Levine v. LevineAnnotate this Case
394 Mass. 749 (1985)
477 N.E.2d 402
PAMELA M. LEVINE vs. STEVEN L. LEVINE.
Supreme Judicial Court of Massachusetts, Worcester.
March 5, 1985.
May 8, 1985.
Present: HENNESSEY, C.J., WILKINS, ABRAMS, NOLAN, & LYNCH, JJ.
Mark C. Bodanza for Steven L. Levine.
James M. Walsh for Pamela M. Levine.
The husband, Steven Levine, appeals from a judgment of divorce nisi which assigned a portion of real property to a child of the marriage.
Pamela and Steven Levine were married in December, 1979. A child was born to them in August, 1980. The family resided in a house in Lunenburg until the spouses' separation in March, 1983. The wife and the couple's child continued to reside at the marital home, and the husband lived elsewhere after March, 1983. The wife filed a complaint for divorce on March 15, 1983, and the matter was tried in the Probate Court on January 30, 1984. On the same day and after hearing the evidence, a judge of the Probate Court, pursuant to G.L.c. 208, §§ 1-2, granted a judgment of divorce nisi, and ordered that the Levines *750 would have joint custody of their child, but that the wife would have physical custody of the child. The judge ordered that the wife would have the "use and occupancy of the home place until she remarries or an unrelated male lives with her or when the child reaches age 18 then said real estate [would] be sold and the net divided one-third (1/3) to wife, one-third (1/3) to husband and one-third (1/3) to [the child]." The wife was to pay the operating expenses of the home.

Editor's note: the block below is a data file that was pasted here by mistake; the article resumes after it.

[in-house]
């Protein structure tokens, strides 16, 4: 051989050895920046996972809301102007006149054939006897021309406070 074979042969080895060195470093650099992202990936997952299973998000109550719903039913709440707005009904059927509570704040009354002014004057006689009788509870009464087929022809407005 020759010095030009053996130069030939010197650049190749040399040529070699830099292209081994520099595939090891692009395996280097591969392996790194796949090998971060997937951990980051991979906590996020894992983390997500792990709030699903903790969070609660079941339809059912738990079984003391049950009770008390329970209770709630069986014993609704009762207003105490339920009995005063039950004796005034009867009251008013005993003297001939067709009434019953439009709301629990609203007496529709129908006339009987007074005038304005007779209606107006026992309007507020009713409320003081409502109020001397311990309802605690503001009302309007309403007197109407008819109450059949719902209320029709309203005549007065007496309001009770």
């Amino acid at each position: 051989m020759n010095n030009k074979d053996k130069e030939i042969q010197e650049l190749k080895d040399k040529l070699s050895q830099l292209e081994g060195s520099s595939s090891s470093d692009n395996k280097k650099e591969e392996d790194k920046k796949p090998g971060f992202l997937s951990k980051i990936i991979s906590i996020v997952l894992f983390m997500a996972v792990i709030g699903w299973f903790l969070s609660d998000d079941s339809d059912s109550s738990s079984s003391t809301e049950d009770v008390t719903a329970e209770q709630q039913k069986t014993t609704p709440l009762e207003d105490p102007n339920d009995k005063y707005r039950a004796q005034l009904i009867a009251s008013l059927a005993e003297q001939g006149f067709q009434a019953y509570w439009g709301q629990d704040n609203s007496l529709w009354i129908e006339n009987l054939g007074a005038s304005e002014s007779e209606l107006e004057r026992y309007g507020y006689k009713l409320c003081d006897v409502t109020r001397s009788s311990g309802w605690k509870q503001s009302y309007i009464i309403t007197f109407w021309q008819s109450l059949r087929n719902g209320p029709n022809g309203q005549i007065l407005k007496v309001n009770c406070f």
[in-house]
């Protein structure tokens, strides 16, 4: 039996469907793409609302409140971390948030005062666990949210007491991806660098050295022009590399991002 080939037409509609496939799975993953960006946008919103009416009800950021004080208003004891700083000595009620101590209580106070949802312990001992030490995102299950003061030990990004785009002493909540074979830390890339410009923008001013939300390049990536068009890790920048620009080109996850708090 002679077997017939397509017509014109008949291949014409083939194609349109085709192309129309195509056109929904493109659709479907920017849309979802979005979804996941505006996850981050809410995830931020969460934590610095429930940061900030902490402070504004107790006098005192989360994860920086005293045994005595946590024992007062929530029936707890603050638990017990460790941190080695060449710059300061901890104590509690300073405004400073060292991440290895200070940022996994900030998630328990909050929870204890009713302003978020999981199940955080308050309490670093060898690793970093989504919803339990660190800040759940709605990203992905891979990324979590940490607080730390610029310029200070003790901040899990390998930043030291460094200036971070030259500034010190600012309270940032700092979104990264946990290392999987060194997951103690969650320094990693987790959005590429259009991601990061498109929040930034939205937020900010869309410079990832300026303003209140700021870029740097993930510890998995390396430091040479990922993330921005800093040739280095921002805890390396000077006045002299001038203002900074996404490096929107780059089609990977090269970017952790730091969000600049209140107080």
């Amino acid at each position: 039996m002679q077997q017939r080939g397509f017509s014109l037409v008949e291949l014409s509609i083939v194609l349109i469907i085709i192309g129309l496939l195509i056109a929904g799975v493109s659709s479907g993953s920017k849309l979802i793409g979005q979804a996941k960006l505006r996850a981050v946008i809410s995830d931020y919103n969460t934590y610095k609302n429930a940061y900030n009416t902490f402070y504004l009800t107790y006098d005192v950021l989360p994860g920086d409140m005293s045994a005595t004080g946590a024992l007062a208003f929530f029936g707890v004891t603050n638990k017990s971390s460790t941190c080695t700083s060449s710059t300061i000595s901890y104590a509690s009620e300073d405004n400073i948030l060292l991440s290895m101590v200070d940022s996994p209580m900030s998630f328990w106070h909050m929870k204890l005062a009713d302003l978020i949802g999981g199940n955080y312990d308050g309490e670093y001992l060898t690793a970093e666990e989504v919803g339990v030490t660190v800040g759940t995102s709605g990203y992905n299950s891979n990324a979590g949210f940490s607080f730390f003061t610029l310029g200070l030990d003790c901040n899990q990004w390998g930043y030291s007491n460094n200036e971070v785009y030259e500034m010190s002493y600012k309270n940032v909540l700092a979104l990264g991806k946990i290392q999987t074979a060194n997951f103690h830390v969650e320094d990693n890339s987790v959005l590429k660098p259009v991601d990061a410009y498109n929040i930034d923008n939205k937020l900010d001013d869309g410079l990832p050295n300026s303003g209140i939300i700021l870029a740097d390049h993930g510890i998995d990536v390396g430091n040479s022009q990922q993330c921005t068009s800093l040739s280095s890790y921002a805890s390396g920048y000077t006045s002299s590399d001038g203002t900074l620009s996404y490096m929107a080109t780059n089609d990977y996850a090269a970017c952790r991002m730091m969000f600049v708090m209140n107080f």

The husband appealed from the judgment on February 27, 1984. On the next day, and assistant register of the Probate Court requested that counsel for both parties submit suggested findings of fact and conclusions of law. Counsel complied, and on April 2, 1984, the judge issued findings of fact relative to the factors he considered in the divorce judgment pursuant to G.L.c. 208, § 34. We transferred the case to this court on our own motion. We reverse.
The husband now raises two issues on appeal. First, he argues that the judge did not have power to assign the separate property of a party to the minor child of the parties. Second, he contends that the judge did not meet his obligations under G.L.c. 208, § 34, where the findings of fact were not filed with the judgment of divorce nisi, but only after the defendant filed a notice of appeal. He seeks a retrial of the divorce proceeding.